Editors are often so occupied with running the day-to-day news operation they have little time to concentrate on what their organisations should become. Yet news organisations must innovate to stay relevant to their audiences. I asked editors from several British newsrooms how they combine their day job with leading innovation. This is what I learned.
The problem with innovation in the newsroom is not so much a problem of a lack of awareness or ideas, but the lack of the ability to implement an innovative strategy. This follows largely from the fact that the people most crucial for the implementation of strategy, the middle-tier editors, are often too time-strapped and ill-equipped to lead innovation. I know this since I am one of them.
Last academic year I had the opportunity to be a Journalist Fellow at the Reuters Institute for the Study of Journalism in Oxford and concentrate on how we could overcome this problem. I simplified the task as one of combining the day-to-day job of journalism with the ability to lead innovation. Talking to editors from several British newsrooms (including the Independent, the Guardian, Buzzfeed and the Evening Standard) and referring to scholarship on the management of creativity I came up with six lessons any desk head or section editor should learn.
These are summarised below and presented in more detail in my paper How to Lead Innovation and Still Keep Your Newsroom Working.
Lesson 1. Think big
I was surprised to note that when asked about innovation, most editors would refer to new story ideas, series, or campaigns – that is, the stuff they’ve always been doing. It seems that our day-to-day jobs tie down our imagination and we have to consciously try to see the larger opportunities our organisations may have.
Lesson 2. Know your strengths and your audience
The fact that news organisations can become anything doesn’t mean they should. They need to know what they are and who their readers are. As an editor from The Guardian put it, there’s no point in that newspaper publishing endless stories on Justin Bieber; instead, they have appointed a full-time immigration correspondent, because “we know there is a lot of interest in this, and we know our brand.”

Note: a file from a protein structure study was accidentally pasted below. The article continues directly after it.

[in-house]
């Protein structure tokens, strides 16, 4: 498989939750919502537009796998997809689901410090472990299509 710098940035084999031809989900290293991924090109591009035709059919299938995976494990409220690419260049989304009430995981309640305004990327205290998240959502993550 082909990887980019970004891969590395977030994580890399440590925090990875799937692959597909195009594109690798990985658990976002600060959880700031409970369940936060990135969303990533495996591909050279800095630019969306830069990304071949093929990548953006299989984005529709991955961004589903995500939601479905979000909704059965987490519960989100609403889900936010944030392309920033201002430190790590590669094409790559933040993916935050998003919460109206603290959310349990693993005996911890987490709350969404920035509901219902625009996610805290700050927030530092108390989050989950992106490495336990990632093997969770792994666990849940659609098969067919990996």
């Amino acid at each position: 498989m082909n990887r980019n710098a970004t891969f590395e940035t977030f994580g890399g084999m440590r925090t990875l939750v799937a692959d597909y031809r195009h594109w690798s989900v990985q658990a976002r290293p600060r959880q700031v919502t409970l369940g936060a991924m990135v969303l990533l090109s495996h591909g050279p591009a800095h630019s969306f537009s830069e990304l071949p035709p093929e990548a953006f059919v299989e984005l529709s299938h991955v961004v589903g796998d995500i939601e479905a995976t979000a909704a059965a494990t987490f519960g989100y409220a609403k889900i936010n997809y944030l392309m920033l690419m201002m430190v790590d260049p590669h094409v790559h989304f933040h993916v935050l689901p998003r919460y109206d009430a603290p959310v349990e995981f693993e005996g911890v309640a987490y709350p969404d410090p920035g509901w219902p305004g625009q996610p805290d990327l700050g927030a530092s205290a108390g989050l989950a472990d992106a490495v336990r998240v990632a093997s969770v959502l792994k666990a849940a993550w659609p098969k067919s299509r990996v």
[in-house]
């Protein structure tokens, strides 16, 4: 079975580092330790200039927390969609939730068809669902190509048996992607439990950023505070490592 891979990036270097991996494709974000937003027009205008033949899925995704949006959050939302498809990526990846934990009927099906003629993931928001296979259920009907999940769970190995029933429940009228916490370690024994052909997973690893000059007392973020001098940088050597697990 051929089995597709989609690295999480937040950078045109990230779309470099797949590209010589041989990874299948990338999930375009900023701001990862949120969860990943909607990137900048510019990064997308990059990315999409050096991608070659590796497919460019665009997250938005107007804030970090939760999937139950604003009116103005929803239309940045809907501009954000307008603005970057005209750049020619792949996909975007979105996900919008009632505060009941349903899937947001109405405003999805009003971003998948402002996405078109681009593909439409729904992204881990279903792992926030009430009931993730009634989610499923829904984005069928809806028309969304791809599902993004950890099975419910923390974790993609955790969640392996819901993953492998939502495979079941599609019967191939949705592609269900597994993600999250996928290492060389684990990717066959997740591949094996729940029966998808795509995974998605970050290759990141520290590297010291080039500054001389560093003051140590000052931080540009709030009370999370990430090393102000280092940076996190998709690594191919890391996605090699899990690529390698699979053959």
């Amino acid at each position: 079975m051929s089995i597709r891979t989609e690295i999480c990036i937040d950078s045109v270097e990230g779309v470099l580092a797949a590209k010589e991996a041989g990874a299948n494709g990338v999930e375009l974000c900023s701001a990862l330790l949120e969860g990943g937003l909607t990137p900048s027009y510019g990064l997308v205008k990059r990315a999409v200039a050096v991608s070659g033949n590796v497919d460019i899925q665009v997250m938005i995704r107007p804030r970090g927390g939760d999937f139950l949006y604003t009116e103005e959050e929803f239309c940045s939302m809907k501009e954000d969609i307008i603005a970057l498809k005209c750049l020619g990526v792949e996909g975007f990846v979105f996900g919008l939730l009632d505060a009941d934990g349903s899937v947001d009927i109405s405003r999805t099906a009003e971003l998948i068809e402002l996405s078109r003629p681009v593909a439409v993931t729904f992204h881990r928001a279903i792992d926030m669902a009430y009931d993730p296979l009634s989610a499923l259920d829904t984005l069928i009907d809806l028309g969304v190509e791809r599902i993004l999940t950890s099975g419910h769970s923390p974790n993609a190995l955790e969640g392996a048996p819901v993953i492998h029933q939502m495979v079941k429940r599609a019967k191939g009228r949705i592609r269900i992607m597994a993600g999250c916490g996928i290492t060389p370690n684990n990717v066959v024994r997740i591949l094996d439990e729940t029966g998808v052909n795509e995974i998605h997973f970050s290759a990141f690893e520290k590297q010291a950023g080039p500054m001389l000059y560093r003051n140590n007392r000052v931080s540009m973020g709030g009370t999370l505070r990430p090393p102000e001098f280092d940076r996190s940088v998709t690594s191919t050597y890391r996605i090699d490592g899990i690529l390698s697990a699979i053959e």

Brand carries with it an idea about who your audience is and what you have promised to deliver them.
Lesson 3. Prioritise
Once you’ve mastered point number two, you need to choose where you put your energy.
No matter how big a team you have, and how efficient you yourself are, there are always more stories in the world than you will have time to cover, and more new tools to master than you will have time to learn. Thus a newsroom must be willing to leave aside stories it would have covered in the past and platforms it has deemed unimportant. Moreover, on a personal level, editors must be able to choose how they use their energy and time. Managers need to learn to manage their time, as one interviewee pointed out.
Lesson 4. Respect autonomy
Give your staffers freedom and respect their expertise, but at the same time help them use that freedom in ways that benefit the goals of the organisation as a whole.
Giving up some of your control will have other benefits, too. In an old news organisation everyone pretty much followed their given brief, but in an environment where differentiation and innovation are key, you need to recognise your staffers’ talent and expertise and let them run with that. “It makes for better journalism and better distribution and a better relationship with the readers”, as an editor for a digital-only news outlet told me.
In digital, there is no point for a political correspondent, for example, to be pushing the same story everyone else has – they will have to be allowed to follow their creative instincts and their “obsessions”, as one interviewee put it. Yet autonomy does not mean anarchy and it needs structures to support it. First of all, to be able to make decisions, autonomous journalists need access to information and tools and the knowledge to use them. Secondly, they need clearly stated goals as to what they are to do with their newly won freedom.
Lesson 5. Take an interest in your staffers’ progress
Training is imperative to cultivate a culture where learning new skills in encouraged and expected. I was somewhat dismayed to find out that most editors I talked to would trust journalists to be intrinsically interested to learn new things. Conversely, I believe that journalists are, like all people, prone to falling into the comfort of repeating what they already know, and therefore it is important to create a culture of learning and progress.
Lesson 6. Simplify, communicate, listen, repeat
Being innovative and effective at the same time does not work without having clear goals, and even the clearest of goals don’t work if they are not communicated effectively. As one interviewee said, the key is “relentless communication about what matters and why.” Moreover, it is not enough that vertical communication works, newsroom managers will have to make sure communication also functions horizontally.
pic credit: Flickr Creative Commons, Alex Gamela